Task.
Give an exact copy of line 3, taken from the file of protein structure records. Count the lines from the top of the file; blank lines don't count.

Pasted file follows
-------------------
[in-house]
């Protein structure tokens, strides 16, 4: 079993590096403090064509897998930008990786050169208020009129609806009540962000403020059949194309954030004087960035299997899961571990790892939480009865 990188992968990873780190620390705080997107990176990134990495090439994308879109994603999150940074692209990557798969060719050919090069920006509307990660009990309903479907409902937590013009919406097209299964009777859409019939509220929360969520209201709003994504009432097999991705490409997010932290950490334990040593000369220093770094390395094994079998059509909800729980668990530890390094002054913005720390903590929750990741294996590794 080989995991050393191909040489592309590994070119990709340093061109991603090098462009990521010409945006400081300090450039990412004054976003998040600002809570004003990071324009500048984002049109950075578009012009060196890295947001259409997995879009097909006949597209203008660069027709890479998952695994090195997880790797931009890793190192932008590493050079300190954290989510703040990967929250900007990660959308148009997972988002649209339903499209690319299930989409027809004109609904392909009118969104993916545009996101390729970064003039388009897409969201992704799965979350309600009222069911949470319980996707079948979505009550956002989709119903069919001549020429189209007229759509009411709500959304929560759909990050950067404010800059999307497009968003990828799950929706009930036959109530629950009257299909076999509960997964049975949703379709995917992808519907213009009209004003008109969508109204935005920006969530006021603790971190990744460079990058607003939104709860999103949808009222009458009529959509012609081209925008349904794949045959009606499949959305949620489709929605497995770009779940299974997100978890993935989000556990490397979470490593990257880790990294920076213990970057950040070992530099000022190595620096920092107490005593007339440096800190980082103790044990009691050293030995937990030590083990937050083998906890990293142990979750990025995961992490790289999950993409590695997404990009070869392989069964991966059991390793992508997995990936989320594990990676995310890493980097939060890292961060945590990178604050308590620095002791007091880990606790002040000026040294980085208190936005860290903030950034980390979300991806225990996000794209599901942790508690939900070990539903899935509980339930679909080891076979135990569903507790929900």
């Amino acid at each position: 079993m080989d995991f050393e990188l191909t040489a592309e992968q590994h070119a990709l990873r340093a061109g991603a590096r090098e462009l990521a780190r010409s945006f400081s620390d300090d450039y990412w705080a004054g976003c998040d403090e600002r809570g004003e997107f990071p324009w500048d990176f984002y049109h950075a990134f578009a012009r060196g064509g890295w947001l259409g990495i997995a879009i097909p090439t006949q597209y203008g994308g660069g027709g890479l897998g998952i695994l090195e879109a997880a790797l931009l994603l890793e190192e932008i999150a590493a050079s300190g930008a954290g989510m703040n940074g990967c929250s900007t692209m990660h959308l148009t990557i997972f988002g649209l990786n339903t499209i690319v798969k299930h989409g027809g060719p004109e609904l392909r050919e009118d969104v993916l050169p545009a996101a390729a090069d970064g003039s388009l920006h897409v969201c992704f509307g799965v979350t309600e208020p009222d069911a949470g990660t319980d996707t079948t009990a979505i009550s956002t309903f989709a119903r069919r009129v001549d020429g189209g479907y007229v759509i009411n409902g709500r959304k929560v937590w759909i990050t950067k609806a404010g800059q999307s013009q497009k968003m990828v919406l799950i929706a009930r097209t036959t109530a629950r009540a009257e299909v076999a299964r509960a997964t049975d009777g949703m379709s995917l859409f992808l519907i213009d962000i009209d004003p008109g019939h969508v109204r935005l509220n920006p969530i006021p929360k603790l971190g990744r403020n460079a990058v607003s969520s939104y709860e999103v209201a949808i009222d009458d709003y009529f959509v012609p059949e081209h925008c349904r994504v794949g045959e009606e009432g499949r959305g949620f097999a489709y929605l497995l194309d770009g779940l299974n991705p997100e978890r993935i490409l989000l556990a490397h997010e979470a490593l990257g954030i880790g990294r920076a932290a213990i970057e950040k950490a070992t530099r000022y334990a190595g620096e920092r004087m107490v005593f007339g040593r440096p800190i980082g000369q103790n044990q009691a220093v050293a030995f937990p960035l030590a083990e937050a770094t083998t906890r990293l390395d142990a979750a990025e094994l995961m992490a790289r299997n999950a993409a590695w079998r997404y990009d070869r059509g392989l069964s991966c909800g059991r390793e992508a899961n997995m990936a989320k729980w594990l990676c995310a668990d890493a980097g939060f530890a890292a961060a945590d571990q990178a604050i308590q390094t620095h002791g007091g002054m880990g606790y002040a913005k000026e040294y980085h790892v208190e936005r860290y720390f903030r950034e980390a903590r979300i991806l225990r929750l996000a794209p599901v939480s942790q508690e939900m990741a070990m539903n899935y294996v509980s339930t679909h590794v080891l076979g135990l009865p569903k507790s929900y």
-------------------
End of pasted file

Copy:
């Amino acid at each position: 079993m080989d995991f050393e990188l191909t040489a592309e992968q590994h070119a990709l990873r340093a061109g991603a590096r090098e462009l990521a780190r010409s945006f400081s620390d300090d450039y990412w705080a004054g976003c998040d403090e600002r809570g004003e997107f990071p324009w500048d990176f984002y049109h950075a990134f578009a012009r060196g064509g890295w947001l259409g990495i997995a879009i097909p090439t006949q597209y203008g994308g660069g027709g890479l897998g998952i695994l090195e879109a997880a790797l931009l994603l890793e190192e932008i999150a590493a050079s300190g930008a954290g989510m703040n940074g990967c929250s900007t692209m990660h959308l148009t990557i997972f988002g649209l990786n339903t499209i690319v798969k299930h989409g027809g060719p004109e609904l392909r050919e009118d969104v993916l050169p545009a996101a390729a090069d970064g003039s388009l920006h897409v969201c992704f509307g799965v979350t309600e208020p009222d069911a949470g990660t319980d996707t079948t009990a979505i009550s956002t309903f989709a119903r069919r009129v001549d020429g189209g479907y007229v759509i009411n409902g709500r959304k929560v937590w759909i990050t950067k609806a404010g800059q999307s013009q497009k968003m990828v919406l799950i929706a009930r097209t036959t109530a629950r009540a009257e299909v076999a299964r509960a997964t049975d009777g949703m379709s995917l859409f992808l519907i213009d962000i009209d004003p008109g019939h969508v109204r935005l509220n920006p969530i006021p929360k603790l971190g990744r403020n460079a990058v607003s969520s939104y709860e999103v209201a949808i009222d009458d709003y009529f959509v012609p059949e081209h925008c349904r994504v794949g045959e009606e009432g499949r959305g949620f097999a489709y929605l497995l194309d770009g779940l299974n991705p997100e978890r993935i490409l989000l556990a490397h997010e979470a490593l990257g954030i880790g990294r920076a932290a213990i970057e950040k950490a070992t530099r000022y334990a190595g620096e920092r004087m107490v005593f007339g040593r440096p800190i980082g000369q103790n044990q009691a220093v050293a030995f937990p960035l030590a083990e937050a770094t083998t906890r990293l390395d142990a979750a990025e094994l995961m992490a790289r299997n999950a993409a590695w079998r997404y990009d070869r059509g392989l069964s991966c909800g059991r390793e992508a899961n997995m990936a989320k729980w594990l990676c995310a668990d890493a980097g939060f530890a890292a961060a945590d571990q990178a604050i308590q390094t620095h002791g007091g002054m880990g606790y002040a913005k000026e040294y980085h790892v208190e936005r860290y720390f903030r950034e980390a903590r979300i991806l225990r929750l996000a794209p599901v939480s942790q508690e939900m990741a070990m539903n899935y294996v509980s339930t679909h590794v080891l076979g135990l009865p569903k507790s929900y």